The pipelines bringing the liquid gas to the processing plant will have to pass under the scenic highway that connects Tijuana to Ensenada and Rosarito, one of the only two access roads to the city. The consequences of any accident on this highway caused by corrosion of the pipelines, leaks, or anything else could cause a serious breach in communications.

The oddest thing is that this plant will not serve the population of Tijuana, because in this city there is no infrastructure for using natural gas domestically, and to install it would take about thirty years. So, the 750 million cubic feet of gas reprocessed daily will be for export to California, or mostly to provide large amounts of electricity for that state which has recently suffered an energy crisis due to the crooked practices of several energy companies, some of whom intend to build and operate liquified natural gas plants in Mexico. Nevertheless, in order to give the impression that these operations are of equal benefit on the Mexican side of the border, and no doubt to evade responsibility in case of a catastrophe, the company has opted to call itself the Centro Regional de Energia S. de R.L. ( with limited responsibility), instead of Marathon Oil de Mexico S.A. de C.V., or something similar. And to limit their risk, the company will subcontract deliveries as well as the plant's security. Marathon expects its company to make large profits. Comision No estimates that this business, which will only provide about 70 jobs for Tijuana, and those only of categoria Segunda (second class) may produce $500,000,000 annually for the company. Comision No says, "we know that it is not necessary to place the plant in a residential area in order to provide gas for industry in Tijuana." Placing the project where planned flies in the face of efforts to control unbridled development in Tijuana, including the community known as Playas de Tijuana. The buildings and complicated pipe system will mean the end of the ocean landscape. If the PRIista President Ernesto Zedillo was able to put a stop to the construction of the biggest saltworks in the world on grounds that it would permanently alter the landscape, how can the PANista President Vicente Fox fail to follow suit? Or is it that the cambium (change) means paying no attention to the citizenry? The Governor of Baja California has made it known repeatedly that the site chosen by Marathon is not suitable for this type of business. And, in addition he has stated "they are not going to put it there because no-one wants to live next to those tanks." Nevertheless, these opinions expressed in newspapers or on the radio appear to have had no impact upon the Marathon representatives. They have gone ahead with their publicity campaign and proselytizing as though nothing has happened, increasingly so after receiving a permit from the Regulatory Energy Commission. The President of the Municipality, Jesus Gonzalez Reyes, has also said that as long as he is in office no change in the use of the land will be permitted. But since the company has not even asked permission from the municipality there is nothing he can do. Besides, he has said that when he leaves office, "nothing can be guaranteed".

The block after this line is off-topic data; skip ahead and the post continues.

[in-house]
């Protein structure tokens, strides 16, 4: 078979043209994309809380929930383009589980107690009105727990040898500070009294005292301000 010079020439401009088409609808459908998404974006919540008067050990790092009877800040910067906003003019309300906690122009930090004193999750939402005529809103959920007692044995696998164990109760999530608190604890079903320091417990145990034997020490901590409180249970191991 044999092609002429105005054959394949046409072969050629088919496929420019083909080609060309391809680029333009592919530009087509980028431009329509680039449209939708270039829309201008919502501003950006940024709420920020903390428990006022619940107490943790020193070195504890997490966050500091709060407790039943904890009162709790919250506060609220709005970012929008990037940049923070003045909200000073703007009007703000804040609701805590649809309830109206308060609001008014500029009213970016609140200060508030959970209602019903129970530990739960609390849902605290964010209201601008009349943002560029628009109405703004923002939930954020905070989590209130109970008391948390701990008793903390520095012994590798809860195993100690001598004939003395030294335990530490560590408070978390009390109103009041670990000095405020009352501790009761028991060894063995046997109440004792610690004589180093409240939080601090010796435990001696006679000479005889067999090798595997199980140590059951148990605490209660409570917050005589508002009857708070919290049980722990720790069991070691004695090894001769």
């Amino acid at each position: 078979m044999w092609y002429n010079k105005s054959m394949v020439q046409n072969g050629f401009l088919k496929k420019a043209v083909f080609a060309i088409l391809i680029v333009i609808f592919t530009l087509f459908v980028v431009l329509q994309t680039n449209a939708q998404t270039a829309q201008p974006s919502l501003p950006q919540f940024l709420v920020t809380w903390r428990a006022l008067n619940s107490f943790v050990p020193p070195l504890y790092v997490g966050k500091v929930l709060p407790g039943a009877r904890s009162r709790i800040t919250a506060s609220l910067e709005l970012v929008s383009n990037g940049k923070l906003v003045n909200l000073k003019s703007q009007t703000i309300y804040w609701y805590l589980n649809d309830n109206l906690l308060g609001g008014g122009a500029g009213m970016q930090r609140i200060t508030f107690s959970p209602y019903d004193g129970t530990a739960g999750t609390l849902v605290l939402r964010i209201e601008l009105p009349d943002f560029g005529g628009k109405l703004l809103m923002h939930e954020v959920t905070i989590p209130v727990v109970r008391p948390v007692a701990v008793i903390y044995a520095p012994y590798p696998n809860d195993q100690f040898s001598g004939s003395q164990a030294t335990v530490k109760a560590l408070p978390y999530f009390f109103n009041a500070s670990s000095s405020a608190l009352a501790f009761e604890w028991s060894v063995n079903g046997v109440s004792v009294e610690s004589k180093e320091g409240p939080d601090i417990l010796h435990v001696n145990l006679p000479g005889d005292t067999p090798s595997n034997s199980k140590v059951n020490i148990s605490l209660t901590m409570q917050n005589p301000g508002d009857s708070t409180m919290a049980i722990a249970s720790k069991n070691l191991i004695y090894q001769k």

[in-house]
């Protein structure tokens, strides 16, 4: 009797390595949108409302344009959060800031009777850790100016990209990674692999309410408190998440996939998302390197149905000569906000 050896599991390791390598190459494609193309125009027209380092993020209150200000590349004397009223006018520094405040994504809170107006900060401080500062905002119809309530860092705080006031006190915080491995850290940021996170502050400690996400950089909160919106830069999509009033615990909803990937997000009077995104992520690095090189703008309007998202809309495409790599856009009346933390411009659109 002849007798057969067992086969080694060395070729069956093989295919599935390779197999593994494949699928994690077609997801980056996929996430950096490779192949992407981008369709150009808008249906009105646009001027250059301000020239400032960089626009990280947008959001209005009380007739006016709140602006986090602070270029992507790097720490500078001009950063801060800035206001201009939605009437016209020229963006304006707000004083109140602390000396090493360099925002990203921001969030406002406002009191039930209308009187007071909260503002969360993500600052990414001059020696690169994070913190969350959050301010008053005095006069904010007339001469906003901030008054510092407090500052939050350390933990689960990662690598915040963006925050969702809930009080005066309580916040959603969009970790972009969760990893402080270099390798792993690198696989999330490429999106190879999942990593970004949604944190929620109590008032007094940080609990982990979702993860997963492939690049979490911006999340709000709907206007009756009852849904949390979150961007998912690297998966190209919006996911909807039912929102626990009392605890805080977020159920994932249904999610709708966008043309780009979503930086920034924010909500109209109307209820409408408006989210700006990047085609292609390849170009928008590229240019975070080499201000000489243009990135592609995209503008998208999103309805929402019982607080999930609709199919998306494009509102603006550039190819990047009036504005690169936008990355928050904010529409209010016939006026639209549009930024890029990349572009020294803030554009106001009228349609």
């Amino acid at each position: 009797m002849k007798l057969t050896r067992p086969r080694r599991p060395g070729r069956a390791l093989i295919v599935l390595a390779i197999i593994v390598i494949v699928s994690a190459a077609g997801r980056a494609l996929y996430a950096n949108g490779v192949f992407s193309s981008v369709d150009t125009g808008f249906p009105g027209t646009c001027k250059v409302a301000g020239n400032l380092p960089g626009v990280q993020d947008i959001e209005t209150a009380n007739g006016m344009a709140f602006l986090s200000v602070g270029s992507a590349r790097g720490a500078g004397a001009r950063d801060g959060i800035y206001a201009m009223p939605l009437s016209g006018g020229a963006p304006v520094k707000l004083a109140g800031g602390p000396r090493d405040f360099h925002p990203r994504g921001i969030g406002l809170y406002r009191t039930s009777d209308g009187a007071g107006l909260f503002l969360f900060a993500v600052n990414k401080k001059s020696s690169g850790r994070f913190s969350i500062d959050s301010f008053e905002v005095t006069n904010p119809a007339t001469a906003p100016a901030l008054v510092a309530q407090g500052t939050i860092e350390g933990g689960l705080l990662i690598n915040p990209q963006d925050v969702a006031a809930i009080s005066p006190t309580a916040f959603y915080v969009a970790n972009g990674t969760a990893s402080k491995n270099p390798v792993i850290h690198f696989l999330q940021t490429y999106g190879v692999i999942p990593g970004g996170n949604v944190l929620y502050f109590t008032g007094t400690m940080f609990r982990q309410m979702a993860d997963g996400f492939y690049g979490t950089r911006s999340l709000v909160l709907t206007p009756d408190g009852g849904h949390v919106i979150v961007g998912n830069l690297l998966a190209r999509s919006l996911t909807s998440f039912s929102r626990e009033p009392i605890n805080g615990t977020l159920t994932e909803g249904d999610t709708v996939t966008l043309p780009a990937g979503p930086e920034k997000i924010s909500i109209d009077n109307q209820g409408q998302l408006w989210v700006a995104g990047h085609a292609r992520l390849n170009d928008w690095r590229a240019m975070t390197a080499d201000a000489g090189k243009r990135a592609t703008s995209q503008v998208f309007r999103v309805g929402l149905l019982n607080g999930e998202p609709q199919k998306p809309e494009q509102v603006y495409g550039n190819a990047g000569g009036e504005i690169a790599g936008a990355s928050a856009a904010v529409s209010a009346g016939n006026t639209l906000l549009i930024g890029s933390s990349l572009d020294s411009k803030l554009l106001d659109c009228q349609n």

Comision No states, "if permission is granted for Marathon to be placed in Playas de Tijuana, anybody involved in the granting of these permits will be held directly responsible for damages suffered by the community in case of accident or disaster, for not having taken care to provide the necessary distance". When the ecological groups from Mexico the United States and Canada were negotiating NAFTA, they fought (unsuccessfully) for the inclusion of environmental matters in the text of the treaty, and to unify the environmental regulations of the three countries to prevent investors from taking advantage of the weaker laws and enforcement to establish industries in any of these countries. The key question in this matter is: "Why are liquifiedd natural gas plants being permitted in Mexico under conditions that would be inadmissible in the United States?" The answer is: Because the backyard of the United States begins at Tijuana.